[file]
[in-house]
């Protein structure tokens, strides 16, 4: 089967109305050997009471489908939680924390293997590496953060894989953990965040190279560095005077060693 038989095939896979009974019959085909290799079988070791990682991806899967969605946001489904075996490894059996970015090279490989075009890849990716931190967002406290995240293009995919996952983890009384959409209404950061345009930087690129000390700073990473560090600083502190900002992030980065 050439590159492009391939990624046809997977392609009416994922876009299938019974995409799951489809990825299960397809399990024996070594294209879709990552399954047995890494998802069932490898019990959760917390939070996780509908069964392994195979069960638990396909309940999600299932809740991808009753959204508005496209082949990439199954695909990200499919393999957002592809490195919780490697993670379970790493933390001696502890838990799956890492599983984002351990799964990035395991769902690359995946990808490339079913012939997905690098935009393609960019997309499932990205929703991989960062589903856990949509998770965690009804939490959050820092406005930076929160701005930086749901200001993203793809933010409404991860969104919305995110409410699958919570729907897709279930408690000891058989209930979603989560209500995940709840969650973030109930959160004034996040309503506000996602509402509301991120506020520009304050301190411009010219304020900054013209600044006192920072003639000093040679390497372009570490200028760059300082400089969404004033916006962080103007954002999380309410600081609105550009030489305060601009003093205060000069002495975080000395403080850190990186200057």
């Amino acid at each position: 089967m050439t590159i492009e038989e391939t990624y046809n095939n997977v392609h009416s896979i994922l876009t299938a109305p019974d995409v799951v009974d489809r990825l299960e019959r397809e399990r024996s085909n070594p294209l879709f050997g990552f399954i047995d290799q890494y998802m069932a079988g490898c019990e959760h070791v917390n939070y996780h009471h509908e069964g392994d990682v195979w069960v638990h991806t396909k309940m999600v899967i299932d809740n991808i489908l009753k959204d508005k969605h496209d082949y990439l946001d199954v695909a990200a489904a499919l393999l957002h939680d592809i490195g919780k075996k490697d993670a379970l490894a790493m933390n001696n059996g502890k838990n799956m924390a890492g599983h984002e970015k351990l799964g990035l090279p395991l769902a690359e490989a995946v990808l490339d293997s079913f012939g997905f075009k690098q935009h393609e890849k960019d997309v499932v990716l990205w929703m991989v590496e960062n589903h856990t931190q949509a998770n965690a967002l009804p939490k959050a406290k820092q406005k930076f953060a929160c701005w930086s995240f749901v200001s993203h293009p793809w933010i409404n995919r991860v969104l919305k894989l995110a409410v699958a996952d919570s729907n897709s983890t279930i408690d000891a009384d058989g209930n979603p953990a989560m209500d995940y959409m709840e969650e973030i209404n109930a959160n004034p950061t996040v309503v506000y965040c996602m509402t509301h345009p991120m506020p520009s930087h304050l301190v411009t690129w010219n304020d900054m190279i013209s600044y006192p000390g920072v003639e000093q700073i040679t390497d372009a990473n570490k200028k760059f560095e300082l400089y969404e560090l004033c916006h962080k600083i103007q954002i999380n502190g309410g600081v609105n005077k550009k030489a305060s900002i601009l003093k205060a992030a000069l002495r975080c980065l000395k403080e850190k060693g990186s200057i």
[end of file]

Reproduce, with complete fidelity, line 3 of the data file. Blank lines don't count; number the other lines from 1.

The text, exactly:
């Amino acid at each position: 089967m050439t590159i492009e038989e391939t990624y046809n095939n997977v392609h009416s896979i994922l876009t299938a109305p019974d995409v799951v009974d489809r990825l299960e019959r397809e399990r024996s085909n070594p294209l879709f050997g990552f399954i047995d290799q890494y998802m069932a079988g490898c019990e959760h070791v917390n939070y996780h009471h509908e069964g392994d990682v195979w069960v638990h991806t396909k309940m999600v899967i299932d809740n991808i489908l009753k959204d508005k969605h496209d082949y990439l946001d199954v695909a990200a489904a499919l393999l957002h939680d592809i490195g919780k075996k490697d993670a379970l490894a790493m933390n001696n059996g502890k838990n799956m924390a890492g599983h984002e970015k351990l799964g990035l090279p395991l769902a690359e490989a995946v990808l490339d293997s079913f012939g997905f075009k690098q935009h393609e890849k960019d997309v499932v990716l990205w929703m991989v590496e960062n589903h856990t931190q949509a998770n965690a967002l009804p939490k959050a406290k820092q406005k930076f953060a929160c701005w930086s995240f749901v200001s993203h293009p793809w933010i409404n995919r991860v969104l919305k894989l995110a409410v699958a996952d919570s729907n897709s983890t279930i408690d000891a009384d058989g209930n979603p953990a989560m209500d995940y959409m709840e969650e973030i209404n109930a959160n004034p950061t996040v309503v506000y965040c996602m509402t509301h345009p991120m506020p520009s930087h304050l301190v411009t690129w010219n304020d900054m190279i013209s600044y006192p000390g920072v003639e000093q700073i040679t390497d372009a990473n570490k200028k760059f560095e300082l400089y969404e560090l004033c916006h962080k600083i103007q954002i999380n502190g309410g600081v609105n005077k550009k030489a305060s900002i601009l003093k205060a992030a000069l002495r975080c980065l000395k403080e850190k060693g990186s200057i």